Tag: Transfer of risk

TPG2022 Chapter IX paragraph 9.106

Where a restructuring involves a transfer to a foreign associated enterprise of risks that were previously assumed by a taxpayer, it may be important to examine whether the transfer of risks only concerns the future risks that will arise from the post-restructuring activities or also the risks existing at the time of the restructuring as a result of pre-conversion activities, i.e. there is a cut-off issue. For instance, consider a situation in which a distributor was assuming bad debt risks which it will no longer assume after its being restructured as a “limited risk distributor”, and that it is being compared with a long-established “limited risk distributor” that never assumed bad debt risk. It may be important when comparing both situations to examine, based on the guidance in Section D. 1.2.1 of Chapter I, whether the “limited risk distributor” that results from a conversion still assumes the risks associated with bad debts that arose before the restructuring at the time ... Read more

TPG2022 Chapter IX paragraph 9.20

The framework and detailed guidance for analysing risk laid out in Section D. 1.2.1 of Chapter I is applicable for purposes of undertaking an analysis of risks in the context of business restructurings, and in particular for determining which party assumes a specific risk by reference to control and financial capacity. It is crucial to apply this framework to determine which party assumes specific risks before the restructuring and which party assumes specific risks following the restructuring. For example, where a restructuring purports to transfer inventory risk, it is relevant to examine not only the contractual terms, but also the conduct of the parties under Step 3 in the framework (e.g. where any inventory write-downs are taken before and after the restructuring, whether there is any indemnification for those inventory write-downs, which party or parties perform risk control functions and have the financial capacity to assume the risks). The results of this analysis may establish that before the restructuring one ... Read more

TPG2017 Chapter IX paragraph 9.106

Where a restructuring involves a transfer to a foreign associated enterprise of risks that were previously assumed by a taxpayer, it may be important to examine whether the transfer of risks only concerns the future risks that will arise from the post-restructuring activities or also the risks existing at the time of the restructuring as a result of pre-conversion activities, i.e. there is a cut-off issue. For instance, consider a situation in which a distributor was assuming bad debt risks which it will no longer assume after its being restructured as a “limited risk distributor”, and that it is being compared with a long-established “limited risk distributor” that never assumed bad debt risk. It may be important when comparing both situations to examine, based on the guidance in Section D. 1.2.1 of Chapter I, whether the “limited risk distributor” that results from a conversion still assumes the risks associated with bad debts that arose before the restructuring at the time ... Read more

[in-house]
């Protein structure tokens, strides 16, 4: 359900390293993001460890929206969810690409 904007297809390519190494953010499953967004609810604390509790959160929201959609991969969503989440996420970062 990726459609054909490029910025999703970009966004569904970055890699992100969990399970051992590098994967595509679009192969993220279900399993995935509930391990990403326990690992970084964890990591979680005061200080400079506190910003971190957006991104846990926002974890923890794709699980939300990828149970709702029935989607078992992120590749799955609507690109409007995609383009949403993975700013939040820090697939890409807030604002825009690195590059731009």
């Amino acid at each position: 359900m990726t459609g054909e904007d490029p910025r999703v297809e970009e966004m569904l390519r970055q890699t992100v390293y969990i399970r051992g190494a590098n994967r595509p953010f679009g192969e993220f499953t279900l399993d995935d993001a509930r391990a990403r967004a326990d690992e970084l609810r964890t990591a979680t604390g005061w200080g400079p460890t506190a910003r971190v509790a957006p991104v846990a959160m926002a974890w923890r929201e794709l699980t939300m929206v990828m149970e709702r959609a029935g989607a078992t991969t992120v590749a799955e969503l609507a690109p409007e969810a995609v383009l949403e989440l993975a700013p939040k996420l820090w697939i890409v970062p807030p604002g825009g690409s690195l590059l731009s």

TPG2017 Chapter IX paragraph 9.20

The framework and detailed guidance for analysing risk laid out in Section D. 1.2.1 of Chapter I is applicable for purposes of undertaking an analysis of risks in the context of business restructurings, and in particular for determining which party assumes a specific risk by reference to control and financial capacity. It is crucial to apply this framework to determine which party assumes specific risks before the restructuring and which party assumes specific risks following the restructuring. For example, where a restructuring purports to transfer inventory risk, it is relevant to examine not only the contractual terms, but also the conduct of the parties under Step 3 in the framework (e.g. where any inventory write-downs are taken before and after the restructuring, whether there is any indemnification for those inventory write-downs, which party or parties perform risk control functions and have the financial capacity to assume the risks). The results of this analysis may establish that before the restructuring one ... Read more